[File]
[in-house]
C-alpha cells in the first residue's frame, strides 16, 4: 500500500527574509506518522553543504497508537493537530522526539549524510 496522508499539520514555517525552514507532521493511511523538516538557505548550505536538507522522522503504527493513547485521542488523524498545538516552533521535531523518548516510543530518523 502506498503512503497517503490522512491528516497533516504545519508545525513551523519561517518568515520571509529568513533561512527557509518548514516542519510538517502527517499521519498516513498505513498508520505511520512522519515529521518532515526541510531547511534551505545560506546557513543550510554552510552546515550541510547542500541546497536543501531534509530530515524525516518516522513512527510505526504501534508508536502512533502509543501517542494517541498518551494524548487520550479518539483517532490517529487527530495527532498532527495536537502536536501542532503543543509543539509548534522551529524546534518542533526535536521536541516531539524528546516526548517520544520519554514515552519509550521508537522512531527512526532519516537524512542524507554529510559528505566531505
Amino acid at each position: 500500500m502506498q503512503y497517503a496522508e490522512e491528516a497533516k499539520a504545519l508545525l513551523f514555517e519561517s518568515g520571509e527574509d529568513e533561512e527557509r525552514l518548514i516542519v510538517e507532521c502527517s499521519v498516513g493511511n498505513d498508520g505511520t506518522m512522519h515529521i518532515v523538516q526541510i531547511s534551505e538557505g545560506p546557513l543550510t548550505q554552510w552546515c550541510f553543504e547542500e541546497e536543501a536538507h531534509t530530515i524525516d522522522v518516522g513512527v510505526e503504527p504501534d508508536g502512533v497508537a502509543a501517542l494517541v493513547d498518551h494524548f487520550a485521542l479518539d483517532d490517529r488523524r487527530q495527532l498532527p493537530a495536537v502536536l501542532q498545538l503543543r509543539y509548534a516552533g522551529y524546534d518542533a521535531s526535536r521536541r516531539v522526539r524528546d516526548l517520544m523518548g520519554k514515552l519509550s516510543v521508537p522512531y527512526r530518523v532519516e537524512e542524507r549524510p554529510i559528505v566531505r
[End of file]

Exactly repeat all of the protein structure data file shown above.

[in-house]
C-alpha cells in the first residue's frame, strides 16, 4: 500500500527574509506518522553543504497508537493537530522526539549524510 496522508499539520514555517525552514507532521493511511523538516538557505548550505536538507522522522503504527493513547485521542488523524498545538516552533521535531523518548516510543530518523 502506498503512503497517503490522512491528516497533516504545519508545525513551523519561517518568515520571509529568513533561512527557509518548514516542519510538517502527517499521519498516513498505513498508520505511520512522519515529521518532515526541510531547511534551505545560506546557513543550510554552510552546515550541510547542500541546497536543501531534509530530515524525516518516522513512527510505526504501534508508536502512533502509543501517542494517541498518551494524548487520550479518539483517532490517529487527530495527532498532527495536537502536536501542532503543543509543539509548534522551529524546534518542533526535536521536541516531539524528546516526548517520544520519554514515552519509550521508537522512531527512526532519516537524512542524507554529510559528505566531505
Amino acid at each position: 500500500m502506498q503512503y497517503a496522508e490522512e491528516a497533516k499539520a504545519l508545525l513551523f514555517e519561517s518568515g520571509e527574509d529568513e533561512e527557509r525552514l518548514i516542519v510538517e507532521c502527517s499521519v498516513g493511511n498505513d498508520g505511520t506518522m512522519h515529521i518532515v523538516q526541510i531547511s534551505e538557505g545560506p546557513l543550510t548550505q554552510w552546515c550541510f553543504e547542500e541546497e536543501a536538507h531534509t530530515i524525516d522522522v518516522g513512527v510505526e503504527p504501534d508508536g502512533v497508537a502509543a501517542l494517541v493513547d498518551h494524548f487520550a485521542l479518539d483517532d490517529r488523524r487527530q495527532l498532527p493537530a495536537v502536536l501542532q498545538l503543543r509543539y509548534a516552533g522551529y524546534d518542533a521535531s526535536r521536541r516531539v522526539r524528546d516526548l517520544m523518548g520519554k514515552l519509550s516510543v521508537p522512531y527512526r530518523v532519516e537524512e542524507r549524510p554529510i559528505v566531505r